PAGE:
POCSO Act: Why the SC’s ruling is critical
The Supreme Court (SC) on November 18 overturned an atrocious interpretation by the Bombay High Court (HC) of Section 7 of the Protection of Children from Sexual Offences (POCSO) Act, which ruled that only skin-to-skin contact constituted sexual assault. The specious logic was that the child was clothed at the time of the assault. The SC made it clear that it is sexual intent that constitutes the offence of sexual assault. The SC rightly held that this absurdly narrow interpretation would destroy the intent of the far-reaching law, which is meant to protect children. The HC’s ruling suggests that if the victim was clothed, as was reportedly the case of the child in question, or if the offender was wearing gloves or any other material while carrying out the assault, he could escape the full punishment under the law. The accused was given just one year of imprisonment under Section 354 of the Indian Penal Code while the penalty for the crime, which falls under Section 7 of the POCSO Act, is three years of rigorous imprisonment.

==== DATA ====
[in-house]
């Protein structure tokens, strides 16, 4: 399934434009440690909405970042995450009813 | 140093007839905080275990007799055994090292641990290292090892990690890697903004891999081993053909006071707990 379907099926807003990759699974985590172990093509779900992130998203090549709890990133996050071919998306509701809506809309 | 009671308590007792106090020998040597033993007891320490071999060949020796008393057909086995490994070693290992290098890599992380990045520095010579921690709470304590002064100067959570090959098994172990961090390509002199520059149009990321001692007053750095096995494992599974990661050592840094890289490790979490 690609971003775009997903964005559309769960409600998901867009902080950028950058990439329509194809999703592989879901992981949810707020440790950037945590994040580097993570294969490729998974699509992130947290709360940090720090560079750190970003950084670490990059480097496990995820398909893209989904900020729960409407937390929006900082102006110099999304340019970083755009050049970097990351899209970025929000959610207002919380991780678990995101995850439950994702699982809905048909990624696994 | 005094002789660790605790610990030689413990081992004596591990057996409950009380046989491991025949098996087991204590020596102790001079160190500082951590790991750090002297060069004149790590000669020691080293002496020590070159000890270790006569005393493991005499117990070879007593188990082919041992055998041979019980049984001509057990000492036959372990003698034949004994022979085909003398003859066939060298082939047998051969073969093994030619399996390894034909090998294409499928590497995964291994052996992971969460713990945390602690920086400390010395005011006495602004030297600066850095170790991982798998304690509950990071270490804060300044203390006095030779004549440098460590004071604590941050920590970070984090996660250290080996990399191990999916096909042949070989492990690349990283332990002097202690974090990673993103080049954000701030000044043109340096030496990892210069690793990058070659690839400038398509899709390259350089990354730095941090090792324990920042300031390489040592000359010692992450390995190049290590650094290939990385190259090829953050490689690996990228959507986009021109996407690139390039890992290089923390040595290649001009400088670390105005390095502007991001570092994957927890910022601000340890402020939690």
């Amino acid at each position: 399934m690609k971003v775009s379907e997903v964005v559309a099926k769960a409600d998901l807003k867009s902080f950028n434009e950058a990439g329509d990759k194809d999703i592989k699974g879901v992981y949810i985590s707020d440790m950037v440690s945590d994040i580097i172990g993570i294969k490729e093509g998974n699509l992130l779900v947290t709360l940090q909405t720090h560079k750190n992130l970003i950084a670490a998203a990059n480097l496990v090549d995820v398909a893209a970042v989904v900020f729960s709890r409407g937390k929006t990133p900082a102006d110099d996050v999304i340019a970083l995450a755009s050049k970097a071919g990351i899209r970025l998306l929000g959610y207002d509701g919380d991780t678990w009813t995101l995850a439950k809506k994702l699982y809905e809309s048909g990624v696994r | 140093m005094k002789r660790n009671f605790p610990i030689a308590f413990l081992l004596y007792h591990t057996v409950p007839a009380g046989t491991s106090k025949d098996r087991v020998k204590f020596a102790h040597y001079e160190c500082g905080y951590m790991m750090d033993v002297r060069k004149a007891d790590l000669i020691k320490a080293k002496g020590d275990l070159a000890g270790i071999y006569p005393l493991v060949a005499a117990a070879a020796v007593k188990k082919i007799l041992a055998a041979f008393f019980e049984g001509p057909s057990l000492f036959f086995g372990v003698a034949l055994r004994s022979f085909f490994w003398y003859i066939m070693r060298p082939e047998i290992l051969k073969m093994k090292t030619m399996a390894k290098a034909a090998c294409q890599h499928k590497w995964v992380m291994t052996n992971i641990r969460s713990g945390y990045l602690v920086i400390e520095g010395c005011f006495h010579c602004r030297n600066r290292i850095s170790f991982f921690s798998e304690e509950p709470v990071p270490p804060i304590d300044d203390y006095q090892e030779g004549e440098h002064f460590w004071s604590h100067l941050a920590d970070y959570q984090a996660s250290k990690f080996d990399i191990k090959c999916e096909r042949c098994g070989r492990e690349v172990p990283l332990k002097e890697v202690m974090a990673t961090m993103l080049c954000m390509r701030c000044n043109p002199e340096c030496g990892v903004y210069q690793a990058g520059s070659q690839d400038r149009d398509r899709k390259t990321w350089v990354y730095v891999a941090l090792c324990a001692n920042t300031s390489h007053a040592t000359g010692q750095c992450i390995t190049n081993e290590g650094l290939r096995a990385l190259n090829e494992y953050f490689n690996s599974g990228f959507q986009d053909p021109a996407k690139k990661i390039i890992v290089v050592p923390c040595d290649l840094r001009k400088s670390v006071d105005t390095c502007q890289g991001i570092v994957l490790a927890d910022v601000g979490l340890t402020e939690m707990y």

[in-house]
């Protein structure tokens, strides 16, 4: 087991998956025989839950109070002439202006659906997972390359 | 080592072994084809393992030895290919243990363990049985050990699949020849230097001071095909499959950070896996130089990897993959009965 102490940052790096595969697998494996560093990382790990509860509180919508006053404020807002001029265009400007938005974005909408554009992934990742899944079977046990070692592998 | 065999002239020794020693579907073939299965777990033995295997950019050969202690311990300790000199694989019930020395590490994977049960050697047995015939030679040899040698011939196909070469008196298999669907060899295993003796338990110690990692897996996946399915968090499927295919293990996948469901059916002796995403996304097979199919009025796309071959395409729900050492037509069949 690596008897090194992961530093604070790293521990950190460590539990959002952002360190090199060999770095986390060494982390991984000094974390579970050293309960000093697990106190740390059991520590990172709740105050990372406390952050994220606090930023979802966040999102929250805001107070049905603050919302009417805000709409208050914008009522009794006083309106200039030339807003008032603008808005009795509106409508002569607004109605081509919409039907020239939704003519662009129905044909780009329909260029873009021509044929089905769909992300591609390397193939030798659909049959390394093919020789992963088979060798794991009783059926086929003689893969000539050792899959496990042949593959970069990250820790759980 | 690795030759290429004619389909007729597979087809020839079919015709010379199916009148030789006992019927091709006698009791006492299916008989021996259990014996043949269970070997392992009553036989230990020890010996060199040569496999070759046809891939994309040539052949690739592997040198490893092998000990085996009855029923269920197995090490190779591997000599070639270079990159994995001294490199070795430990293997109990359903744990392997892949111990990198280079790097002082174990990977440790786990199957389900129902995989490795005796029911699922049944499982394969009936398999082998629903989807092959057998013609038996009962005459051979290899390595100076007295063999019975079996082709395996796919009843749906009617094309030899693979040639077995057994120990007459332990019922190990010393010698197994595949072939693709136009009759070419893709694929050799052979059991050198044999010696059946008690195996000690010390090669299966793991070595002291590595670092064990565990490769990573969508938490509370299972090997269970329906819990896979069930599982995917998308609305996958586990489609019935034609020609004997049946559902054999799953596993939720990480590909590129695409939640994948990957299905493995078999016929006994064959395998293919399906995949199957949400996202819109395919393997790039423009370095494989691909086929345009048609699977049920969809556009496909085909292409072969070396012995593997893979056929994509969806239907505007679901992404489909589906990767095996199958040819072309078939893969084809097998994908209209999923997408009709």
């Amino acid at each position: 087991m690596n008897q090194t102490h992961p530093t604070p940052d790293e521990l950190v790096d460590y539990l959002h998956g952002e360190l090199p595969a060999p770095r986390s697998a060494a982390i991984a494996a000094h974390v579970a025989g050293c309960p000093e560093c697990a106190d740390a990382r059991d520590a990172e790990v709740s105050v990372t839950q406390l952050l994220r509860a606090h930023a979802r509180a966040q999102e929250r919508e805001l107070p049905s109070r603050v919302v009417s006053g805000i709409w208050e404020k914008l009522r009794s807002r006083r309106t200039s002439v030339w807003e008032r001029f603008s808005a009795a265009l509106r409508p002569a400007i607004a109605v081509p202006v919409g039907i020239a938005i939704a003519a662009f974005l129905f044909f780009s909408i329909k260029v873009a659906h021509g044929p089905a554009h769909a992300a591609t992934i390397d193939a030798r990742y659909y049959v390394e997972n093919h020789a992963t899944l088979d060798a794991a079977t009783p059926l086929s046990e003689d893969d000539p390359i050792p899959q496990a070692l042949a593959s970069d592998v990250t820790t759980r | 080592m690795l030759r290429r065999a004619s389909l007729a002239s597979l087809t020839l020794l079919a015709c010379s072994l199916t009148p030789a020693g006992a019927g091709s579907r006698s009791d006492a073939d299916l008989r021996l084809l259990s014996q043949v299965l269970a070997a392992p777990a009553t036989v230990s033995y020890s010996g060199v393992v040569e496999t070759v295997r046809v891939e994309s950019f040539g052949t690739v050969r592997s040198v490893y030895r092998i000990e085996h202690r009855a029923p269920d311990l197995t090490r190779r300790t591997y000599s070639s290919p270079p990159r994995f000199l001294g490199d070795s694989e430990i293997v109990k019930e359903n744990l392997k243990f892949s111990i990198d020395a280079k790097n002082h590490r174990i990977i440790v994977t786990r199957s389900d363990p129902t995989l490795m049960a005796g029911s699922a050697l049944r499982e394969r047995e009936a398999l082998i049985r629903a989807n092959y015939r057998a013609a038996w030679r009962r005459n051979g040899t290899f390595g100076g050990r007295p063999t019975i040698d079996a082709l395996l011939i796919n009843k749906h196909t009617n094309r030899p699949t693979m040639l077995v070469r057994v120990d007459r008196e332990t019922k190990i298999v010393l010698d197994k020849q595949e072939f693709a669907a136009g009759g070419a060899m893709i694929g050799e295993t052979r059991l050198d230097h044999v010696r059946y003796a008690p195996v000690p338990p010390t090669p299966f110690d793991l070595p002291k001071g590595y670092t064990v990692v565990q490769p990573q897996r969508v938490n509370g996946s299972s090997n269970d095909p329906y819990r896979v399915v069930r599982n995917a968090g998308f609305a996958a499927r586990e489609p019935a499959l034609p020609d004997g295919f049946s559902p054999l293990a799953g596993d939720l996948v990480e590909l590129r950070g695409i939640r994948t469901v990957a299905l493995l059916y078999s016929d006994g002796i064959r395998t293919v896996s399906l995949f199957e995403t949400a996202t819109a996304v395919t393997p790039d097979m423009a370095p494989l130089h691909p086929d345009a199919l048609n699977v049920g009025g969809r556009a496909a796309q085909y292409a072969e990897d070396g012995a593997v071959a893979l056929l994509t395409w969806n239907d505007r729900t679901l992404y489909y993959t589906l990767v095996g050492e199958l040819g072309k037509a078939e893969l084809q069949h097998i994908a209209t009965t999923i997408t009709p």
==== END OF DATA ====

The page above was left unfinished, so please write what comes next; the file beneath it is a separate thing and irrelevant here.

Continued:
The HC ruling trivialised unacceptable behaviour. The SC has reversed, and not a moment too soon, a controversial verdict that could have created a dangerous precedent. It also held that when the legislature’s intent is clear, the courts cannot create any ambiguity as the HC did. An earlier Bombay HC judgment by the same judge allowed a 50-year-old man to go free after he engaged in sexual misconduct with a five-year-old girl because this did not constitute sexual assault. The latest SC ruling upholds the legal safeguards and rights of children, and makes the environment safer for them.